Um, with apologies to Confucius!
To start: an oft-quoted Confucian parable, herein paraphrased and summarized:
Confucius meets three people on the road. He says:
One of these three people is my teacher.
Whoa! I think there are more interpretations:
On the road I’ve traveled, two out of three people I meet have nothing much to say and I’m not so sure about the third.
I can (maybe) learn from one of them, but statistics and my mileage have varied.
Which person is the ‘one’ is anybody’s guess, so I guess I should talk with all three and give them all a chance. (and vice versa)
The one who is my teacher is often not the same one who is your teacher.
[your answer goes here]
This month (July, 2010), I went for an interview to try to get a few extra part-time summer teaching hours. A Taiwanese friend had recommended me, but I knew nothing about the school. Long story short, it was a higher level (junior high and up) cram school. At this school, students had daily tests, and were being rotely (is this a word?!) drilled in the pursuit of higher marks, looming admission tests, further tests, etc.
Rather unexpectedly, I warmed to the interviewer – he really was interesting to talk to (as far as small talk went) - and I threw caution to the wind. He also flattered me by saying that he had heard that I was a good teacher. It was not critical whether I got the job or not, so I let loose!
I told the interviewer that (due to experience, observation and comparison) I do not ‘teach to the test’ and I wish to teach English. I tried to explain that I feel that teaching English is an art, yet, it is based on mechanical fundamentals. I think this is a resolvable contradiction. I filibuster on: Teaching is like beauty or music - there are indeed rules, but like real beauty (which is in the mind’s eye of the beholder), real music (Beethoven’s or Miles Davis’s most famous few notes are all about the silent spaces between those notes) or real language (genuine communication), i.e. the teaching of English as a life skill far transcends the transmission of fundamentals and rules.
I further explain that I think good teaching is impossible to define in the general, but you know it when you see it. Learning, likewise. I’ve been in Taiwan for over 6 years, so this is not perception management. I look at my results. I look at my students’ test results. I’ve compared them. In classes where I had a small degree of freedom, i.e., when I could teach in my own style, most of my students excelled ….
Uh - oh. Then I hit my mind’s playback button and listened to myself talking - way too much “bull in a China shop”. (There’s a double entendre here, folks.)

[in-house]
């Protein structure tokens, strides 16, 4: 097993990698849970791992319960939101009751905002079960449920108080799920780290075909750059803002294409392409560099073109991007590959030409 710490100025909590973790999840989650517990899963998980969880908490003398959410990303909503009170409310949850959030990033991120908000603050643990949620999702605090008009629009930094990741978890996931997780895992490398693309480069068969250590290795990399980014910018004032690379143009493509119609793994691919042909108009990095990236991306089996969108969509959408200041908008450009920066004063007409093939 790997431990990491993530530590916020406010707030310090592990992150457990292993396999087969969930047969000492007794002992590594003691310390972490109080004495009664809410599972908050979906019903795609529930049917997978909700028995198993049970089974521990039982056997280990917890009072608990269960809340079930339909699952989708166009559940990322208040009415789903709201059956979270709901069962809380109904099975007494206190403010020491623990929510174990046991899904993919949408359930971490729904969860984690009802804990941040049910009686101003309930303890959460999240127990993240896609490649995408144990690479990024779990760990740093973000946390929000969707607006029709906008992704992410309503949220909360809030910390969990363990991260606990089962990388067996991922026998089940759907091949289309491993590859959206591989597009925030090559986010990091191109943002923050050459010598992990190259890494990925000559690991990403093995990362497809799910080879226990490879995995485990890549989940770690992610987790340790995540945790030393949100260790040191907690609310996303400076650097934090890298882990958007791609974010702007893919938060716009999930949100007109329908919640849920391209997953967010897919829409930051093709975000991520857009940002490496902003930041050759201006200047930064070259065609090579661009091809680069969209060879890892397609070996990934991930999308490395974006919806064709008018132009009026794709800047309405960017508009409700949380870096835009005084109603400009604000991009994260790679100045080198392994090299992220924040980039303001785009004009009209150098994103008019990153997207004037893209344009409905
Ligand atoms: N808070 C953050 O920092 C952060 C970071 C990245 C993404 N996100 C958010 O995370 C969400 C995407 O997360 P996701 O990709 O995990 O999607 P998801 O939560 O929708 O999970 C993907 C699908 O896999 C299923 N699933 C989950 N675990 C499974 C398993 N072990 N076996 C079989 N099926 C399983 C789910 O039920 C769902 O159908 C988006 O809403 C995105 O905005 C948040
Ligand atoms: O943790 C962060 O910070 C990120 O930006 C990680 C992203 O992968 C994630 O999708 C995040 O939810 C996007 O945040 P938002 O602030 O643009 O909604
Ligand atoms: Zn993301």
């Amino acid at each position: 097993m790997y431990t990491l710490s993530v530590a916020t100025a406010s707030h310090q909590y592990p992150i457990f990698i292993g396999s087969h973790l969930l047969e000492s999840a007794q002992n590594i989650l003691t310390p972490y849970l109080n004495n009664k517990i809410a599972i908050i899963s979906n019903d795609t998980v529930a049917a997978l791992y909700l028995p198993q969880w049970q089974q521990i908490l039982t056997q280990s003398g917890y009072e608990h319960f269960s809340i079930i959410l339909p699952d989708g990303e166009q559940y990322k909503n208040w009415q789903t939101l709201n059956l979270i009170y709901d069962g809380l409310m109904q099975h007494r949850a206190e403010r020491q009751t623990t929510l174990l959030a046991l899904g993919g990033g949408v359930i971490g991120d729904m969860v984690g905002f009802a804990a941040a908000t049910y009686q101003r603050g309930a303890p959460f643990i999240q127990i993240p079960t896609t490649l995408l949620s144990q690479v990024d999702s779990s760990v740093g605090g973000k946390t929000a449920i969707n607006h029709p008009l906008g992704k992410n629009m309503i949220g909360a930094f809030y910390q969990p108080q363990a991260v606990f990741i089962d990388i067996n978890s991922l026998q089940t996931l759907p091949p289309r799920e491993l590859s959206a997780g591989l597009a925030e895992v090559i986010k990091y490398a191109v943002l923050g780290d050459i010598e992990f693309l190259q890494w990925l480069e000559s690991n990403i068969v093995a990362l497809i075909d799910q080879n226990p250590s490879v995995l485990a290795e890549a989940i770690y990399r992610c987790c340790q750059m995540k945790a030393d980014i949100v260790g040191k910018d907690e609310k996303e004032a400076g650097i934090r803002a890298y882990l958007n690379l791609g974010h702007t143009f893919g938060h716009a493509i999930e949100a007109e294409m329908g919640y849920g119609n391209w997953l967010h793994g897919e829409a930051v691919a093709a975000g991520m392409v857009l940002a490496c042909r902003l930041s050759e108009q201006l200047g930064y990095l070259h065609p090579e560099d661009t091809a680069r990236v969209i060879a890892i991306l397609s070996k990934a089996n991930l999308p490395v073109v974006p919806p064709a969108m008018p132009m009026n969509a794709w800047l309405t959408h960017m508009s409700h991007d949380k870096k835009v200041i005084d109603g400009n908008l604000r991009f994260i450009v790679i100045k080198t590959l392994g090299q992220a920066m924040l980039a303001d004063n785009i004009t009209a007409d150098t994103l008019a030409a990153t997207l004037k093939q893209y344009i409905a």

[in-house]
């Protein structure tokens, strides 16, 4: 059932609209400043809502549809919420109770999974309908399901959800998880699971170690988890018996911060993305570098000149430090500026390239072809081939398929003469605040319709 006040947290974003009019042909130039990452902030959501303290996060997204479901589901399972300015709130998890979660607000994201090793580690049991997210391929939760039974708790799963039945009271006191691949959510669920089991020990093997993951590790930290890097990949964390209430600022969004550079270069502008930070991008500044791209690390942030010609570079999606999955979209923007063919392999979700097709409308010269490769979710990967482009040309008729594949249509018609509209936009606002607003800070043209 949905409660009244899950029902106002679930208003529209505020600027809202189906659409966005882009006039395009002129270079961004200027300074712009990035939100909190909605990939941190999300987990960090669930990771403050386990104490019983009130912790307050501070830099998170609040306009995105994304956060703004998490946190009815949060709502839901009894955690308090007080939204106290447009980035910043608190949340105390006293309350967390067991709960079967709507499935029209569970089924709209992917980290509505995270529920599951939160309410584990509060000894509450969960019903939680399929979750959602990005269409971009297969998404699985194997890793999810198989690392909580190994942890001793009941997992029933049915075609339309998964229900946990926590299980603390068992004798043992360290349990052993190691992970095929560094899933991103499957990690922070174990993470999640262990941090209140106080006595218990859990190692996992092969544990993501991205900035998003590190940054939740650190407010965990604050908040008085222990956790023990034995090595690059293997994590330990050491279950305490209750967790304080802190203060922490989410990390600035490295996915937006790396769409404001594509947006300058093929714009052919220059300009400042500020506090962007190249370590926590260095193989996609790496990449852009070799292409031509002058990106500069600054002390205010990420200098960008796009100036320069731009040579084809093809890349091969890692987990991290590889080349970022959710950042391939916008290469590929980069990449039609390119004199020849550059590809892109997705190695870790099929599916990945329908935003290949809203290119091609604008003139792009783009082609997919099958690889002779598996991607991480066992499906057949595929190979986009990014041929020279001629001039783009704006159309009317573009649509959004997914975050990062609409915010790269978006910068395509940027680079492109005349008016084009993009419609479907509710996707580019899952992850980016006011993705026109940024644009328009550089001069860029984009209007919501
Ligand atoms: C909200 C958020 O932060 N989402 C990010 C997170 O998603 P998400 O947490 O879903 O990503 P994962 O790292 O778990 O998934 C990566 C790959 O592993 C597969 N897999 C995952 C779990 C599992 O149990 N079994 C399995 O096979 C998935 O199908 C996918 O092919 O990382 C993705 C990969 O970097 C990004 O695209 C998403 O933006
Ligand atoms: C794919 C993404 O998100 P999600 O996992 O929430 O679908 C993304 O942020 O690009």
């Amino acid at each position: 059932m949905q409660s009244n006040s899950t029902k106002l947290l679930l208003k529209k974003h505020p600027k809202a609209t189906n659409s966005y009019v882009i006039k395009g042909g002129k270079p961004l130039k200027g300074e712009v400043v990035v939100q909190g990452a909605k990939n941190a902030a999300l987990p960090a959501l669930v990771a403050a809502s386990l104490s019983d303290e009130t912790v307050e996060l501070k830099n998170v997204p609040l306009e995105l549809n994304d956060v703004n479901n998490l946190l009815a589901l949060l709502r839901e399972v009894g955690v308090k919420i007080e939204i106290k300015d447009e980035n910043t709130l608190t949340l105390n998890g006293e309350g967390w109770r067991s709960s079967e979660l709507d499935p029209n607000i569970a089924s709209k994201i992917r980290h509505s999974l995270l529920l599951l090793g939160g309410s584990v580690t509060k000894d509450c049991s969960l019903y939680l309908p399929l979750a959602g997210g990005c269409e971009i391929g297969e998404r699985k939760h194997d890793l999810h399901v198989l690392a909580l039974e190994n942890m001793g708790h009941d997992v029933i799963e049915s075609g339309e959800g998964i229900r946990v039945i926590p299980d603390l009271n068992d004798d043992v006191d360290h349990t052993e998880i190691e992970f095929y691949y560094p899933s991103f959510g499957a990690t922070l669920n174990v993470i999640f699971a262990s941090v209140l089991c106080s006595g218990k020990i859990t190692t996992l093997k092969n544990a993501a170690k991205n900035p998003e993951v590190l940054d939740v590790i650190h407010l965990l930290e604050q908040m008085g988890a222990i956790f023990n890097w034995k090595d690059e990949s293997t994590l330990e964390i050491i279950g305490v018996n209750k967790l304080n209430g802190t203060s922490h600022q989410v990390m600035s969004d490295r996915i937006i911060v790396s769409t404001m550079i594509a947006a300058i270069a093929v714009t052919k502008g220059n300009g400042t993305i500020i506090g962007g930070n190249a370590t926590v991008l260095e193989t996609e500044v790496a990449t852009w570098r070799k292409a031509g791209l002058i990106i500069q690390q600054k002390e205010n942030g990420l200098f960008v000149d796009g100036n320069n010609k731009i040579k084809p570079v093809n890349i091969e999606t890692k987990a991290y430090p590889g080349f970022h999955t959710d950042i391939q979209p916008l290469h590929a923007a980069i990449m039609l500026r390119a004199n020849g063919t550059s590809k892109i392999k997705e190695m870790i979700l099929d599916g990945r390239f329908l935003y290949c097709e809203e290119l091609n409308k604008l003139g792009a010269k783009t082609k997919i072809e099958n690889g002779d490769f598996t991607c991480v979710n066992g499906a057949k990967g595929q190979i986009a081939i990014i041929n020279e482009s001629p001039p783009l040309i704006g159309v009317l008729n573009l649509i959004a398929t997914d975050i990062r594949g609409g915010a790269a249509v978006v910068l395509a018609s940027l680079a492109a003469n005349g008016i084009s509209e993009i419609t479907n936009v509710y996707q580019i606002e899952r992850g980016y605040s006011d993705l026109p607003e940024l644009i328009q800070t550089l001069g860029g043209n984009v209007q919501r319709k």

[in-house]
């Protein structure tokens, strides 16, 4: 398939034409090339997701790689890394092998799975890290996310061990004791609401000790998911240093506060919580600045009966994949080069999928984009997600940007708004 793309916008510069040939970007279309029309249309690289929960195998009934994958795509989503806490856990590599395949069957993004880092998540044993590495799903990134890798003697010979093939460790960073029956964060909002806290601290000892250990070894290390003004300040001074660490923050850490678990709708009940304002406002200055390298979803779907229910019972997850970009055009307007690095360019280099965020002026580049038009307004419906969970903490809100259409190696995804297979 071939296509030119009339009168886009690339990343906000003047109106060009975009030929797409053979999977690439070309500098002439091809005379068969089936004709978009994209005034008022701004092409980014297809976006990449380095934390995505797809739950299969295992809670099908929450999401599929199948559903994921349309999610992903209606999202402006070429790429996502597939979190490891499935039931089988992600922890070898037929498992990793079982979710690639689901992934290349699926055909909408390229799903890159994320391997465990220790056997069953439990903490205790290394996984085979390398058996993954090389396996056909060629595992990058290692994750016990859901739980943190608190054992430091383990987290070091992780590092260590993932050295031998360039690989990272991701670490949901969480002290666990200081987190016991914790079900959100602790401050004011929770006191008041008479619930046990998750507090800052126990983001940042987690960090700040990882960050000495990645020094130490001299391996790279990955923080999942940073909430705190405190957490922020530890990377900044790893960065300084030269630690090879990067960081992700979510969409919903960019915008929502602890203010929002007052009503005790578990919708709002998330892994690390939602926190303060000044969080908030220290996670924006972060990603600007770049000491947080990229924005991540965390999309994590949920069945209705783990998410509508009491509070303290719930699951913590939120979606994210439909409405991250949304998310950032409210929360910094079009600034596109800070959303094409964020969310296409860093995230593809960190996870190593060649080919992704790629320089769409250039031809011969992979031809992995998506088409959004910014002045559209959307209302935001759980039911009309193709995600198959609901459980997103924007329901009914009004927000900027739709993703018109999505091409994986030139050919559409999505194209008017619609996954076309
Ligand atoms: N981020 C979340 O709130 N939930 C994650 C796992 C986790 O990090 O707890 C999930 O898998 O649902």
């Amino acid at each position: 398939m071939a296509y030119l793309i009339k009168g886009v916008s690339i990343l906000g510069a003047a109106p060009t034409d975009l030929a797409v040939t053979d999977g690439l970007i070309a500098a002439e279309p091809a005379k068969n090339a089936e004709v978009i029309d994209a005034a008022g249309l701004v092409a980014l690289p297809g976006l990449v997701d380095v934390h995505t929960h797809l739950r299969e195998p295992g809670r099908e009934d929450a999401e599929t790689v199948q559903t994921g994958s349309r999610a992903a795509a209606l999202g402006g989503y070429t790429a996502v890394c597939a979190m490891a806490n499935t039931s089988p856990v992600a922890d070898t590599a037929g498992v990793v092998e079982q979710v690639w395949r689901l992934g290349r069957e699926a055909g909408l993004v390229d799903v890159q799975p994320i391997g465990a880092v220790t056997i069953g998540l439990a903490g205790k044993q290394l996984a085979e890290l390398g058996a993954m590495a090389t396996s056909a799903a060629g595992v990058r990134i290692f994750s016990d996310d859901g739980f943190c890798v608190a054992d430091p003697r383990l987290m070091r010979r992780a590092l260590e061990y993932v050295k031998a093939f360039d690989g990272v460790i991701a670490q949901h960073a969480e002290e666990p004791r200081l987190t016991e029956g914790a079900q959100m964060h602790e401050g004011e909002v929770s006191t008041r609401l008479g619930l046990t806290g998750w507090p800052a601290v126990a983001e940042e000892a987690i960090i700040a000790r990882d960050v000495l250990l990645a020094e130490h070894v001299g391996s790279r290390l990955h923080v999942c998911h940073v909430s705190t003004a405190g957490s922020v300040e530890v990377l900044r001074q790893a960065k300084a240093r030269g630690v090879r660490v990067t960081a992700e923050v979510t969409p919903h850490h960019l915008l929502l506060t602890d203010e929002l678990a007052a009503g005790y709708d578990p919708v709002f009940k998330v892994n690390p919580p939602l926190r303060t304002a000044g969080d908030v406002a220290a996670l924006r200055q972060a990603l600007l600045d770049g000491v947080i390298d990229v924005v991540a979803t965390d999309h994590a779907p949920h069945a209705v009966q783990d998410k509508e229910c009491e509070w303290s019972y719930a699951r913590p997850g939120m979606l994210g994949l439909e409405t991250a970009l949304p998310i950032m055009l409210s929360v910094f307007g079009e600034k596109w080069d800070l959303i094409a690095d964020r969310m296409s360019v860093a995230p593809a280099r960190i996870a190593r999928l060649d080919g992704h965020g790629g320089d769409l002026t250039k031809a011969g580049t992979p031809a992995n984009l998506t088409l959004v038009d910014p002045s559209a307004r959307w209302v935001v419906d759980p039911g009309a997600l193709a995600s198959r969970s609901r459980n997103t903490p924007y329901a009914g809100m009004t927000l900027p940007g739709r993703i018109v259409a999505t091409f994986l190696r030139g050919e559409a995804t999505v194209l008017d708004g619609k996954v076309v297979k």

I have no idea what the interviewer thought (reserve, face, obliqueness, agenda, professional detachment, …) Well, I made a final observation - I was at the wrong school, and indeed never heard back from it. Understood. Not copacetic. No chemistry. His East ain’t meeting my West – or something like that. That’s OK.
Time and place shift. Days pass. Life goes on. I happen to be looking at some (world-wide) job offerings on the Net. There’s a school in Japan - “English Academy for Children” - which states in their ‘teacher wanted’ ad:
“Teaching skill is not so important …”
A few more days pass. On July 13, 2010 a Taiwanese English newspaper, the Taipei Times, ran a full-page feature article, headlined: ‘Students, meet your new teacher, Mr Robot’. One part of this article states: “Researchers say the pace of innovation is such that these machines […] would be effective in subjects like foreign language […]” This article was a feed from the New York Times News Service and surveyed American and Japanese research efforts.
Hmmmmm … I wonder who’s funding this research – Japanese franchise schools or the supreme franchisor, McDonalds?
So, let’s say Confucius reincarnates all the way to today. He meets three early 21st century Roboteachers on the information superhighway, or at a cram school, or doing privates, or wherever. He might say:
“Roboteachers - all you can teach is by or with rules - what you have been programmed to say. I meet one Roboteacher, I’ve met them all. But even a child can speak words he or she has put together by themselves without ever having heard them put together that way before. Every child is unique. This is one example of what people call creativity. I cannot define creativity, but I think you do not have it. ”
And then Confucius kept walking. He walked into a room. He thought it looked familiar. He watched a man pushing pieces of paper under the door. The pieces of paper had test marks written in Chinese. He left the room wondering who was on the other side of the door. He met John Searle. But that’s another story.